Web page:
Story-tellers

IMG_0127There’s one big plus to living in the depths of the country: everyone who calls, however routinely, is always ready for a cup of tea and a chat. That’s something I miss now we’ve moved to the city.
There was the friendly local postman who always asked how we were; the dustman— like us, newly a grandparent— whom I found comparing rival child car seats with my husband; the cheerful man who came to read the electricity meter.
But the caller whose visit I welcomed most was John the coalman, with his extraordinary fund of colourful stories, many of them wonderfully indiscreet, involving everyone from local celebrities to members of the criminal fraternity (sometimes these were one and the same person). I’d make us both a cup of coffee and settle down for a good half hour or so of exemplary story-telling. It’s not quite the same when your fuel comes courtesy of British Gas…
One day I spotted a wagon passing along the main road, with ‘Susan G Lee’ blazoned across it. I was fascinated: I’d never seen a woman’s name on a wagon before. Was there a story there, perhaps…? The germ of a novel woke to life, began to fizz in my head. But I knew nothing about the haulage industry. On the other hand I did know someone who certainly would: John knew everybody— including the female haulage contractor concerned. But he could better than that: ‘The one you really want to talk to,’ he said, ‘is Lorna.’ She, it seemed, was a redoubtable woman from Teesdale, who’d been driving wagons for a large chunk of her sixty odd years.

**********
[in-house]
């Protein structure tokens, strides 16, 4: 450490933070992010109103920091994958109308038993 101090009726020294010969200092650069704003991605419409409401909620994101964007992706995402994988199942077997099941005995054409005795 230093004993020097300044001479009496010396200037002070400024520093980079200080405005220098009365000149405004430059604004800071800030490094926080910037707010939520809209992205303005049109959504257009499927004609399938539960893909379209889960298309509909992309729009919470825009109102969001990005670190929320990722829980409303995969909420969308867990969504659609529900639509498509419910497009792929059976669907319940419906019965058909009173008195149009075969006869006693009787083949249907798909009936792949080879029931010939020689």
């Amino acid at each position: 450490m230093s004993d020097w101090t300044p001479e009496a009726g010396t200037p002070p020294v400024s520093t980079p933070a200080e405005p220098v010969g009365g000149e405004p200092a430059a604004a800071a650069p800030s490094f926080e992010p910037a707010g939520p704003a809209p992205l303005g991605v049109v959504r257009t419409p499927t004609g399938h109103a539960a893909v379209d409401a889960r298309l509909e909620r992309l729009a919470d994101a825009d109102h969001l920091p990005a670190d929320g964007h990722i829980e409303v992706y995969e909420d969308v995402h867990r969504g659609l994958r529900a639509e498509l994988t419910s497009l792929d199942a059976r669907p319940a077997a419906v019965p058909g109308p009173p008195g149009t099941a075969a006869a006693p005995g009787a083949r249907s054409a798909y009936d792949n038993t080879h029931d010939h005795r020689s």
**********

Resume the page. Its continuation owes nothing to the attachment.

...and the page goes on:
He was quite right. Lorna was amazing, with a life as eventful as the plot of any novel. I even had the privilege of joining her in the cab of a massive wagon while she transported successive loads of stone from a quarry in Northumberland to a building site on Tyneside. FamilyBusiness-frontIt was from her that I learned there had been a tiny handful of female wagon drivers since the Second World War, which gave me the way into the novels that became ‘Family Business’ and ‘Queen of the Road’. QueenOfTheRoad-frontAnd, no, neither of my two heroines is Lorna or anything like her. I don’t put real people into my novels. Lorna and the other haulage contacts recommended by our coalman helped me with the research for my novel, but my characters are not any of these people, and the twists and turns of the plot are only loosely inspired by the stories they had to tell.
But I think, as writers, the stories we hear on our way through life help to shape our writing— and I’m very grateful for oral story-tellers like John and Lorna who have played their part in feeding my imagination.

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One Response to Story-tellers

  1. Julia Lund says:

    It always astonishes me where inspriation comes from, always when it’s not expected and certainly never when it’s sought.

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